Monday, December 15, 2008

Ratings: What is meaningful variation?

Soap Opera Network has started an interesting new feature labelled "Daytime's 40 Most Popular Shows" The first week ratings analysis, for the week of 12/01/2008, were posted today.

Writer and site manager Errol says: "The mindset behind the new chart was to compare episodes on a week to week basis, instead of just a weekly average. This is how Cable ratings are compared, not as averages. For instance, Bill O'Reilly's Wednesday episode can rank #1 in the Nielsen's, but it wouldn't if it were averaged for the whole week."

And, indeed, his accompanying ratings analysis makes a point of showing how show rankings can vary across the week. For example:

While NBC's "Days of our Lives" loses 40% of its budget in the upcoming year and a loss of its two stars (Deidre Hall and Drake Hogestyn), three out of its five weekly episodes (Friday, Tuesday, and Monday) outranked every episode of ABC's "All My Children" and "One Life to Live." The highest episode was its Friday broadcast with 2.9 million viewers. For the week, "DAYS" averaged 2.7 million viewers.
So, I'm interested by Errol's basic claim that people are interested in the dailies. I know he is right. SON's weekly ratings thread is among its most active. Every week, posters try to link day-to-day variations in the ratings to stories that were happening, characters that appeared, or particular promotions that were run.

I'm not so sure this sheds much light, for the most part. For example, I took the data Errol charted and plotted in here (click for full-size versions):

Is this meaningful fluctuation, or random variation? For example, there is a general trend for mid-week to be slumpy, and for many shows to start the week stronger than they finish. When you look at it in the millions of viewers (top chart), shows can lose 10% or more of their audience in a given week.

What I am struggling with is whether this is meaningful. I don't really think so. Take Errol's analysis about Days of Our Lives above, for example. Although the ranking may vary over the course of week, I question whether these ranking fluctuations are statistically meaningful. To me, it basically says the shows are neck-in-neck. Do advertisers care about these fluctuations? I suspect they should not.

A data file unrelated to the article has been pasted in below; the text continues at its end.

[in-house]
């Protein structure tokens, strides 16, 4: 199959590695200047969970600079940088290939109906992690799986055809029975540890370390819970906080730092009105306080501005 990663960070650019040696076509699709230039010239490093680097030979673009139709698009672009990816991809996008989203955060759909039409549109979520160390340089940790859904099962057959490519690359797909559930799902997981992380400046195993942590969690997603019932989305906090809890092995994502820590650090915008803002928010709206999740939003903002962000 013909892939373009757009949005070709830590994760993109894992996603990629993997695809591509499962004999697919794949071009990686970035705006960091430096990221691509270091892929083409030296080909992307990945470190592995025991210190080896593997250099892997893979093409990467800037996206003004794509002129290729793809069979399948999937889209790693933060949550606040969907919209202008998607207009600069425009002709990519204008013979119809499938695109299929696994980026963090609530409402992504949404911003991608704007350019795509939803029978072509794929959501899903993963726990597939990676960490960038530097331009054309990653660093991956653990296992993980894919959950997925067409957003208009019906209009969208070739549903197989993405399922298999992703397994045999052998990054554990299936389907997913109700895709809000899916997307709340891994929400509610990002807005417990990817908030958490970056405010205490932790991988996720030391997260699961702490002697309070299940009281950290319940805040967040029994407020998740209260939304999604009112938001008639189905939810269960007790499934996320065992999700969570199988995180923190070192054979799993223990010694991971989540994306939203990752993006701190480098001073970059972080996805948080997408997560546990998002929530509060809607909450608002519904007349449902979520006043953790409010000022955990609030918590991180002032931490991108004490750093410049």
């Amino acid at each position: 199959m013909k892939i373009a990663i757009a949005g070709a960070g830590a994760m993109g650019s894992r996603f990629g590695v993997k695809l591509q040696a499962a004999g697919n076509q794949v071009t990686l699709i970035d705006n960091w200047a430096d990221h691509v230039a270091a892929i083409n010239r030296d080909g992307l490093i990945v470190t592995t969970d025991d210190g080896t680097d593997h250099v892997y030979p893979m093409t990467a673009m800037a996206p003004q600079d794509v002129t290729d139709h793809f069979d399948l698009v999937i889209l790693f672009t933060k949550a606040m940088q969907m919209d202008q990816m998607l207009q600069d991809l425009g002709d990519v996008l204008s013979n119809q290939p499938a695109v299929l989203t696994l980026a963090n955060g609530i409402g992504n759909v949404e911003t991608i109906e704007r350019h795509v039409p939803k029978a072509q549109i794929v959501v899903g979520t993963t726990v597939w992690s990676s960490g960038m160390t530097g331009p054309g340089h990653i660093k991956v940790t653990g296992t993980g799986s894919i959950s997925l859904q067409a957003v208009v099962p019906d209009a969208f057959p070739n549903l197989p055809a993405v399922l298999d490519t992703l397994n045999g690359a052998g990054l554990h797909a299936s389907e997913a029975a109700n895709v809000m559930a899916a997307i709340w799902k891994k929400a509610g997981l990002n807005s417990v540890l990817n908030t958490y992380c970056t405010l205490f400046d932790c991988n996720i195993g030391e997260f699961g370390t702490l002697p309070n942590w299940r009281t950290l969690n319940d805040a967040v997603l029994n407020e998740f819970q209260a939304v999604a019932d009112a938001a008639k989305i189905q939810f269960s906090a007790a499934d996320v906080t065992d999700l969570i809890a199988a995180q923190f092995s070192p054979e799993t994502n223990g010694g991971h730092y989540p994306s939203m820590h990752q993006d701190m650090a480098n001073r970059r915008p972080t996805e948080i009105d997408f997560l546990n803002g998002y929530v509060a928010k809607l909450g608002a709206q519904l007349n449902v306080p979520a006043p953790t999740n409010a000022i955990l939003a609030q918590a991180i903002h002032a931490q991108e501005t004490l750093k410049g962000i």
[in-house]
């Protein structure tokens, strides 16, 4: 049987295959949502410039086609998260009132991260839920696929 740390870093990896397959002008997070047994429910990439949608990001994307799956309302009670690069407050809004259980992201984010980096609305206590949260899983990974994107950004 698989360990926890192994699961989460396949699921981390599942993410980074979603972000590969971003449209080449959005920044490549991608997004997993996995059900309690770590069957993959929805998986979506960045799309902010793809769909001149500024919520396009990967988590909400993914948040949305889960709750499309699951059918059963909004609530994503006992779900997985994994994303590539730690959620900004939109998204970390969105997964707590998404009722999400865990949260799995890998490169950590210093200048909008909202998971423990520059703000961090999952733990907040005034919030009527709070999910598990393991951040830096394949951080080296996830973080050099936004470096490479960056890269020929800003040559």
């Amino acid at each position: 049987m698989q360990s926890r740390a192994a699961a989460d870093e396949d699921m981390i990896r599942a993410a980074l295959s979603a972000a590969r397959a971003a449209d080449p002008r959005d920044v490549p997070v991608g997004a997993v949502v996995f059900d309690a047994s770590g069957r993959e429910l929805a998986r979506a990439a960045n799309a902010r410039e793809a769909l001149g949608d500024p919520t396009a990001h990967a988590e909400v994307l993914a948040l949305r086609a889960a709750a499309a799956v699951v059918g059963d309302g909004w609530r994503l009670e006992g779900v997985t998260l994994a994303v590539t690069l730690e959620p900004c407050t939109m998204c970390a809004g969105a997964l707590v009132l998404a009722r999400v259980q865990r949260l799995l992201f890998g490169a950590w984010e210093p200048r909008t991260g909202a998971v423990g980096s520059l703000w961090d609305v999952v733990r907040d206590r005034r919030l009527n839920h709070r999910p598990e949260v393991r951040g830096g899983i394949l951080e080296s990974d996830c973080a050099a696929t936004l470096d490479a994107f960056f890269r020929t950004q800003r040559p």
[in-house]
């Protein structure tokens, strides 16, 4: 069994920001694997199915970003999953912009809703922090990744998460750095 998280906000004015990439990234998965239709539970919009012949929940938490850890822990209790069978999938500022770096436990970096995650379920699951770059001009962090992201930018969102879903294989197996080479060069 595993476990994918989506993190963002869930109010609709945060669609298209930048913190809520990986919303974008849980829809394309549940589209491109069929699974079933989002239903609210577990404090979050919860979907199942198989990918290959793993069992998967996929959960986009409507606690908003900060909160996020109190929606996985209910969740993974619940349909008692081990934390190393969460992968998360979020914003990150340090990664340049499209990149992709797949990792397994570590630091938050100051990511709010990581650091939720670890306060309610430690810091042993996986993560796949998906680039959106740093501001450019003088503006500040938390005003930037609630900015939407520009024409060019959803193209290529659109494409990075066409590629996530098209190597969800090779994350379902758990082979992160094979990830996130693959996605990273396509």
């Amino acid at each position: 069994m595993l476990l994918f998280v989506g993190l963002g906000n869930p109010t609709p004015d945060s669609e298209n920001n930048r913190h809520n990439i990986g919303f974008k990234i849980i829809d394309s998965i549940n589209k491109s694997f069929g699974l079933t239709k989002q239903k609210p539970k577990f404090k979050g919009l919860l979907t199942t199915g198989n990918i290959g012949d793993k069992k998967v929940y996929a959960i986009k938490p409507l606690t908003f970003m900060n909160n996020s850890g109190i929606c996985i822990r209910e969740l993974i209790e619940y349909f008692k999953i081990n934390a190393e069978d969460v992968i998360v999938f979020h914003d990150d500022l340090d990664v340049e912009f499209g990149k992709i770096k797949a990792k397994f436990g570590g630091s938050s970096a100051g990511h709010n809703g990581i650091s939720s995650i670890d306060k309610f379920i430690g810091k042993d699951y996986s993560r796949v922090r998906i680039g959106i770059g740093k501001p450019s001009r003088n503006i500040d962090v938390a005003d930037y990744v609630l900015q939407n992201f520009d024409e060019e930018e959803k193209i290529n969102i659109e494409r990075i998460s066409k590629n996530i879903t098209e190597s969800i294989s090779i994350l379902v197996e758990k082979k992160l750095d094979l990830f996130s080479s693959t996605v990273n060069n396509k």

As I said to Errol, I think a longer-time frame is the appropriate unit of analysis:

Even weeklies, I would argue, are not often meaningful barometers of a show's performance. The most useful number, I would argue, is the SLOPE (unit change over time). Perhaps even more useful is the STANDARDIZED SLOPE (which puts all shows in a common metric before examining their trajectory). That implies the gathering of these ratings over some period of time.
The sole exception, in my opinion, is when the dailies are being used to check on the effectiveness of a particular promotion. I, for example, was glued to the ratings after CBS' heavy promotion of Y&R: Sudden Impact (and, to be fair, a year earlier, Y&R: Out of the Ashes). Sudden Impact got on-network promotion, off-network promotion (E!), and banner ads in lots of places. In addition, the soap press was breathlessly promoting the "big changes" that would come in August. Sure enough, at least in the short term, the dailies responded...Y&R got a bump.

Interestingly, even here I question the value of the dailies. Because the Y&R Sudden Impact bump wore off...and it returned to fluctuating about its regular and lower average.

I have a vague sense that over-focus on the dailies and weeklies may actually be destructive, because it promotes stunt plotting and stunt promotion. (In primetime, the weekly ratings make more sense...because shows have fewer episodes). The barometer of a show's health, I think, is where it is trending.

In that sense, I am actually encouraged by what Barbara Bloom is quoted as saying this week: “It's not just about stopping the erosion. It’s still possible to raise the ratings.”

I am encouraged by the fact that, to me, this suggests Bloom is more focused on trend than snapshot performance. On the other hand, I see no evidence in any quarter that ratings are improvable over the short- or long-haul. I'd love to know what she is thinking, and how she plans to get there, and whether it can work.

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